Guggul is basically an adhesive resin exuded by the trunk of the mukul myrrh tree (botanical name Commiphora mukul) that is a flowering plant belonging to the family Burseraceae. Mukul myrrh tree is an average-sized tree or a shrub with thorns. This species is most likely to be found growing naturally in a vast region spread from the northern parts of Africa to central Asia. In fact, mukul myrrh tree is widespread in the northern regions of India.
The mukul myrrh tree has a preference for dry and partially dry climatic conditions and has the aptitude to tolerate inferior soil quality. This tree or shrub grows up to an utmost height of 4 meters and has a thin, paper-like bark. The branches of this plant are thorny. The leaves of this plant are simple or have three lobes, each leaflet having an oval shape and growing up to anything between 1 cm and 5 cm in length and 0.5 cm to 2.5 cm in width. The leaves of mukul myrrh tree have uneven teeth along the margin. Plants of this species are gynodioecious in nature, as some plants have flowers of both sexes or only male flowers, while others have only female flowers. Each flower of this herb has four little petals whose color may vary from red to pink. As mentioned earlier, guggul as well as gum guggul are actually the names of the yellow-hued resin exuded by the trunk of mukul myrrh tree. This resin of the plant forms the resource of the extracts obtained from guggul available in the market these days.
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It may be noted that even Ayurveda, the ancient Indian herbal medicine stream, held the gum exuded by mukul myrrh tree (guggul) owing to its therapeutic attributes. In effect, guggul is present in the ducts situated inside the soft bark of this plant. Guggul is obtained by means of a process known as tapping. To obtain this resin, rounded cuts or incisions are made on the principal stem of the tree, which do not go further than the width of the bark. A light yellowish, fragrant fluid comes out of the incisions made on the bark of the tree that rapidly turns into a solid having a golden brown or reddish brown accumulation of tears or something akin to the stalactic (conical columns formed inside some caves) pieces. When this resin becomes dehydrated, it has an aromatic, but pungent flavor with a smell that is balsamic.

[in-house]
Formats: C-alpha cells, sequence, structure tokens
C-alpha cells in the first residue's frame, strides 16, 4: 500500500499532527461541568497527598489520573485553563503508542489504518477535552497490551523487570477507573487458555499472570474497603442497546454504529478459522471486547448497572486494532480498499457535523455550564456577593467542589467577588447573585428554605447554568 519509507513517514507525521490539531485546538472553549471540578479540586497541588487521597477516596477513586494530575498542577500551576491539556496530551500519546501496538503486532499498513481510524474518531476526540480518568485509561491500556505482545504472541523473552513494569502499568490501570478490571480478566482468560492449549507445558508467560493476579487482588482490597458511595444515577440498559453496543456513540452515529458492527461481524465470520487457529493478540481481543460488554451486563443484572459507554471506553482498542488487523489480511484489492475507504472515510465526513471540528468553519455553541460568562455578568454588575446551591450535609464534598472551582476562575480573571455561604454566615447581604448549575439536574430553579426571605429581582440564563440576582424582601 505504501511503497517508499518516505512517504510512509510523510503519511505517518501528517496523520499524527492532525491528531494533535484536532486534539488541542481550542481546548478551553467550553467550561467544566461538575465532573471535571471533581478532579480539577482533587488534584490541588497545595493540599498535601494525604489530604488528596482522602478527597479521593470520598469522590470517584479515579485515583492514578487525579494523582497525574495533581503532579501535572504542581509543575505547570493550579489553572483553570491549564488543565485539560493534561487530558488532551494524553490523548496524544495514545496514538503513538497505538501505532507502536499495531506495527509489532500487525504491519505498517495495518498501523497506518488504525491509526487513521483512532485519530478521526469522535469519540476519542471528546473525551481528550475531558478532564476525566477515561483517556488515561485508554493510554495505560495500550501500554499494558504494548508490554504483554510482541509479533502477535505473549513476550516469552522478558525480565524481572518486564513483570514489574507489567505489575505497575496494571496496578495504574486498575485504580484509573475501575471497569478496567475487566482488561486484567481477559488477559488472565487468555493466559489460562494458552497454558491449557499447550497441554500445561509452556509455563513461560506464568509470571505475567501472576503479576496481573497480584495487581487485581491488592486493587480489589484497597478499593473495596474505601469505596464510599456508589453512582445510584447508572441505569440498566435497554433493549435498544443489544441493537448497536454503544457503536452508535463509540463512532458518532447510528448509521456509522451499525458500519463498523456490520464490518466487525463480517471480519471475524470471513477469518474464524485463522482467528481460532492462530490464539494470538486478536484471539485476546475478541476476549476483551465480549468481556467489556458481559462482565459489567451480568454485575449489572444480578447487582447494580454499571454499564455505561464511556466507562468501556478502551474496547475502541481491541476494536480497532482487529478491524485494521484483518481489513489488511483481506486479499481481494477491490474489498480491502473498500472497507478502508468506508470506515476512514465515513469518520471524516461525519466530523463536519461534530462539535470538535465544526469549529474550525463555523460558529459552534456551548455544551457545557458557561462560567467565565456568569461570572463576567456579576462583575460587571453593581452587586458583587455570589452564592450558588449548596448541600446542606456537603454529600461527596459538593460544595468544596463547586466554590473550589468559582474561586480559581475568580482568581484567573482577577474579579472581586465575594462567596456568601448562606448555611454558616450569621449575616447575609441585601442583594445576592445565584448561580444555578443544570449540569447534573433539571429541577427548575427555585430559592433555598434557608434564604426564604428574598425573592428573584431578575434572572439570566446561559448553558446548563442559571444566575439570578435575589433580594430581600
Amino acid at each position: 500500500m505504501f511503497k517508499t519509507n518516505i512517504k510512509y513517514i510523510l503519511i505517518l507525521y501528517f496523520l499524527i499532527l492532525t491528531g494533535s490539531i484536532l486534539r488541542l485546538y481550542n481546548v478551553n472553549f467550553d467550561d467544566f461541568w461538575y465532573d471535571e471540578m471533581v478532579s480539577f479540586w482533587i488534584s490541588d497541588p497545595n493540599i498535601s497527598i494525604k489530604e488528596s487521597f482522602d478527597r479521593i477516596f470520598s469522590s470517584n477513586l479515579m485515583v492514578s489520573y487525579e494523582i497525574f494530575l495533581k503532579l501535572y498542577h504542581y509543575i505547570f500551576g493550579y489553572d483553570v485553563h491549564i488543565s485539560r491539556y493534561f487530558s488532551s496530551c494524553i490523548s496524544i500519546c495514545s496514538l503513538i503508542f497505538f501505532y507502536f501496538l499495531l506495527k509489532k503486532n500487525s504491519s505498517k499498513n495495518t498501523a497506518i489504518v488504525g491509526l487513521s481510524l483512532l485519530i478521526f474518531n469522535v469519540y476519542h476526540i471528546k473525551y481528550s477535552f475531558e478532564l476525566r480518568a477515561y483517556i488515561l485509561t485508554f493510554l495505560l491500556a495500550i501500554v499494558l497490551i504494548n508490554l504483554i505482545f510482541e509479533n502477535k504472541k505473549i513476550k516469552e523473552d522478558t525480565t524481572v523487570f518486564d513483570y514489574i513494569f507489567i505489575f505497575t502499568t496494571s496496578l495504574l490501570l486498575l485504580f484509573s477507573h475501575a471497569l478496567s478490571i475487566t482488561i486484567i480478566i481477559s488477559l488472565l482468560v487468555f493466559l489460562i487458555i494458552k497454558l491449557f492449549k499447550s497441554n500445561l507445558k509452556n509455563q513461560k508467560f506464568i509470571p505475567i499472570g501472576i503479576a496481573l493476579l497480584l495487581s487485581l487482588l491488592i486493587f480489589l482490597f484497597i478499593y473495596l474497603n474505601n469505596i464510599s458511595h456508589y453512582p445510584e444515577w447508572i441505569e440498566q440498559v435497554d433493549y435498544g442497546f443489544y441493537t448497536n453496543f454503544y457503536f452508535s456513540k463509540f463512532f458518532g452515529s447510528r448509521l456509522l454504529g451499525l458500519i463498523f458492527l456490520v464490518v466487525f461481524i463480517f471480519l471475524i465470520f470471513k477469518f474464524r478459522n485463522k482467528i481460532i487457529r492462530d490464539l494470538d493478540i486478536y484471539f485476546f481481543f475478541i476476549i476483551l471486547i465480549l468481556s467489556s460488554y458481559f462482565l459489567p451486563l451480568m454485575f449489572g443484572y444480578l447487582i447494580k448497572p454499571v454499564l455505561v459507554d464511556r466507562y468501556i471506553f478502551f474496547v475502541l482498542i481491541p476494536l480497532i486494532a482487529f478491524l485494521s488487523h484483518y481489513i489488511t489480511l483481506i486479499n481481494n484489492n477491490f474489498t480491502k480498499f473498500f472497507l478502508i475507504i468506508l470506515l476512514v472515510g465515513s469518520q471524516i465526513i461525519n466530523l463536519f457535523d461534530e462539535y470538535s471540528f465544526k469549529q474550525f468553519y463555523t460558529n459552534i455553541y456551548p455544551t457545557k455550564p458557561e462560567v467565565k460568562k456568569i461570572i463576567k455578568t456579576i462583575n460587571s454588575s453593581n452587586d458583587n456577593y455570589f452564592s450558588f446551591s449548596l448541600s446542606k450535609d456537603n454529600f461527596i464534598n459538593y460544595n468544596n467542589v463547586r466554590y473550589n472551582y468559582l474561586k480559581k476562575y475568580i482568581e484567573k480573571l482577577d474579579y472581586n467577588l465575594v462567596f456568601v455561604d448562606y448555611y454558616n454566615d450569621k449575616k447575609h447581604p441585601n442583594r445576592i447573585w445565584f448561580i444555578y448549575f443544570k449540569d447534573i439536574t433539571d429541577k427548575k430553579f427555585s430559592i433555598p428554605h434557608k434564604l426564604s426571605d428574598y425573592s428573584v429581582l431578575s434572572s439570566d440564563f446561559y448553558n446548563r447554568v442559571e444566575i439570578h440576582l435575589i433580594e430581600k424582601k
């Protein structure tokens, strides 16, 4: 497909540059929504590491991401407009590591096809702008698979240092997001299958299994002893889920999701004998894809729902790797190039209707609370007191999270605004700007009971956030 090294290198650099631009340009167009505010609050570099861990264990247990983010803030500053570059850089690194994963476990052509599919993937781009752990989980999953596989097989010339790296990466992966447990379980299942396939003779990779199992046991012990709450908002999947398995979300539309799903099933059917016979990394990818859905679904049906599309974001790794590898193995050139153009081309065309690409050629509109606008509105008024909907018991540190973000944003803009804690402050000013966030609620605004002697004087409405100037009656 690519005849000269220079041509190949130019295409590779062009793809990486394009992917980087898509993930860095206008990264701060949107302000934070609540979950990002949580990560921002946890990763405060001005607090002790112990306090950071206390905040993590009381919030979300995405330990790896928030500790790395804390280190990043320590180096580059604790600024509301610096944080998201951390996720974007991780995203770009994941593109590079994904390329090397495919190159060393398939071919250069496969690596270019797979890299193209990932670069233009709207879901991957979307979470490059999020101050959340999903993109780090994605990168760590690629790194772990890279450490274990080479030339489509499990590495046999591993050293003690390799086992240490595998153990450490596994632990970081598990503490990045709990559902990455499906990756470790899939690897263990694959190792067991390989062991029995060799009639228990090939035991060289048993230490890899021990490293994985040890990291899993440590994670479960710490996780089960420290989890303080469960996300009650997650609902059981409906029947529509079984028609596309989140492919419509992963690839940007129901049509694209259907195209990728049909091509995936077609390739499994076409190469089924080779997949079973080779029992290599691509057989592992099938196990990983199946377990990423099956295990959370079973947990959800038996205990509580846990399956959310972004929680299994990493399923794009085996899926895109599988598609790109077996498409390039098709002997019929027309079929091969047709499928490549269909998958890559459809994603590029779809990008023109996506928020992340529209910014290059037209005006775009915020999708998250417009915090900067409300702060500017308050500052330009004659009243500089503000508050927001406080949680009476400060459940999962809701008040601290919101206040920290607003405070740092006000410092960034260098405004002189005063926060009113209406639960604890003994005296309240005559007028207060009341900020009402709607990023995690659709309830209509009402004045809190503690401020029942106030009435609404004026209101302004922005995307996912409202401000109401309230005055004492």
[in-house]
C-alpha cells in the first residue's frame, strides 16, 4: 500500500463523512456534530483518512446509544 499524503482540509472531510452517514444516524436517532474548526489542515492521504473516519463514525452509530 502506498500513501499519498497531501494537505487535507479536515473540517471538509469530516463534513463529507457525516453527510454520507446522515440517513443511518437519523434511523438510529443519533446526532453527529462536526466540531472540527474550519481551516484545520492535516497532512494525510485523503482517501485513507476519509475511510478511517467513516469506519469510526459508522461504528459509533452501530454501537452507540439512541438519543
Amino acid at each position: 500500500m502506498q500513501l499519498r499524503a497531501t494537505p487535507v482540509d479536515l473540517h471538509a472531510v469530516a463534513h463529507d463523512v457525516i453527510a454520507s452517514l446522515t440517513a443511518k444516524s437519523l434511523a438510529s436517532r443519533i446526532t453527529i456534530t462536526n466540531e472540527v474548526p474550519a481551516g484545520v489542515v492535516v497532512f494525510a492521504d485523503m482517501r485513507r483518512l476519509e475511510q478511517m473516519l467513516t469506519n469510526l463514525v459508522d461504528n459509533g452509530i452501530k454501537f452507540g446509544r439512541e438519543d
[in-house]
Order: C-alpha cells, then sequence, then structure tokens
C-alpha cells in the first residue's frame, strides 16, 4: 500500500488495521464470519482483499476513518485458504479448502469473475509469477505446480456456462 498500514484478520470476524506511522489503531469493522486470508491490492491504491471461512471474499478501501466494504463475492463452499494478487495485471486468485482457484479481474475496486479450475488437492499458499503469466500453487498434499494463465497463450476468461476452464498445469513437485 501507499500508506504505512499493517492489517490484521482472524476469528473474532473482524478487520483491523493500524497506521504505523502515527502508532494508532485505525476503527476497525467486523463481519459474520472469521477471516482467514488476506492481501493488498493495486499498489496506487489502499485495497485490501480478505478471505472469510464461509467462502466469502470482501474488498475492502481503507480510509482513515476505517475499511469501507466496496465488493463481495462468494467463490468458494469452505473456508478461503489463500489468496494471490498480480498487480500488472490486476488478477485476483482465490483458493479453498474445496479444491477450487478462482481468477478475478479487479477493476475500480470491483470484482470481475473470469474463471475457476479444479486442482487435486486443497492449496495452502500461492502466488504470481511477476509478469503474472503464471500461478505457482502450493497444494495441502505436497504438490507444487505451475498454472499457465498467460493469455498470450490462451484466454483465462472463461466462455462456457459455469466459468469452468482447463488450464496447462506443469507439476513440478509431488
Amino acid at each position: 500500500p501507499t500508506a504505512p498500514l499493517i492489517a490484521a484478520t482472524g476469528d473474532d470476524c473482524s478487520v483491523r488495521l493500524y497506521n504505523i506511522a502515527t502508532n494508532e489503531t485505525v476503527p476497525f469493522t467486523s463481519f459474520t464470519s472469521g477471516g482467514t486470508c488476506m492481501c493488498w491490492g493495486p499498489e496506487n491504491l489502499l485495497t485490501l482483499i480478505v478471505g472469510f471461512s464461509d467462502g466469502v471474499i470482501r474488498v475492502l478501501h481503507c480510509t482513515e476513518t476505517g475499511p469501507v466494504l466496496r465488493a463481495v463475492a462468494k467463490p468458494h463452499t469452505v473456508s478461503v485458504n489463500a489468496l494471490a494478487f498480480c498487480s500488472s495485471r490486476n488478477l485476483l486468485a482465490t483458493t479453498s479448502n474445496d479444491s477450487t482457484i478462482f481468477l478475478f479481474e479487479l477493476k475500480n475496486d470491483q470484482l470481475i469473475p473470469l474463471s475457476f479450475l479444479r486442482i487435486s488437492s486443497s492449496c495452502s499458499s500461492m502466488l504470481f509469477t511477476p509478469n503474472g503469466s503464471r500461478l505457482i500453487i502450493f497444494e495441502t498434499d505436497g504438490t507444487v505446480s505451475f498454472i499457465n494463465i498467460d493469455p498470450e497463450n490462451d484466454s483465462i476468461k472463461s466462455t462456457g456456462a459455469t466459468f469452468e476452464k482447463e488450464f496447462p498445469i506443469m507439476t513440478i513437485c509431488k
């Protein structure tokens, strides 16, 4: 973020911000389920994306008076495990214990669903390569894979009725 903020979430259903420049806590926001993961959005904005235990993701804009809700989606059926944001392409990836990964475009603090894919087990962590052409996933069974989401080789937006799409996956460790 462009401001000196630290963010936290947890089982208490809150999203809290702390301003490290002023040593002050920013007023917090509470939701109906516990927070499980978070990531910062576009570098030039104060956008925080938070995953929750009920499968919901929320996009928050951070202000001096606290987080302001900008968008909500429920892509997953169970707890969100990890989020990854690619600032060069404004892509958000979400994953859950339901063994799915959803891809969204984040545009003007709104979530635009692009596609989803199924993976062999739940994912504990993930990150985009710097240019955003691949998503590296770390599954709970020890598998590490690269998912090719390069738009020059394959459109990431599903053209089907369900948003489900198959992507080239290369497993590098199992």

Guggul is actually employed as guggulsterones, a processed extract of the resin obtained from mukul myrrh tree, to avoid diarrhea as well as uneasiness in the abdomen. The standard dosage of guggulsterone is taking 25 mg of the refined extract thrice daily. In effect, one may also purchase the processed extract of guggul in the form of tinctures. Apart from this, it is also available as blends with other substances that are healthy for the heart, for instance niacin and/ or inositol and hawthorn.
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Over the ages, guggul has been employed for treating a number of health conditions. For instance, this resin exuded by the trunk of the mukul myrrh tree has been traditionally employed to reduce the levels of cholesterol and triglyceride in the blood stream. In addition, this herbal product has also been used to cure obesity as well as arthritis. In Ayurvedic medicine, guggul is used to promote blood circulation by encouraging healthy flow of blood to the skin as well as through the veins. A few condition specific uses of guggul are described in brief below.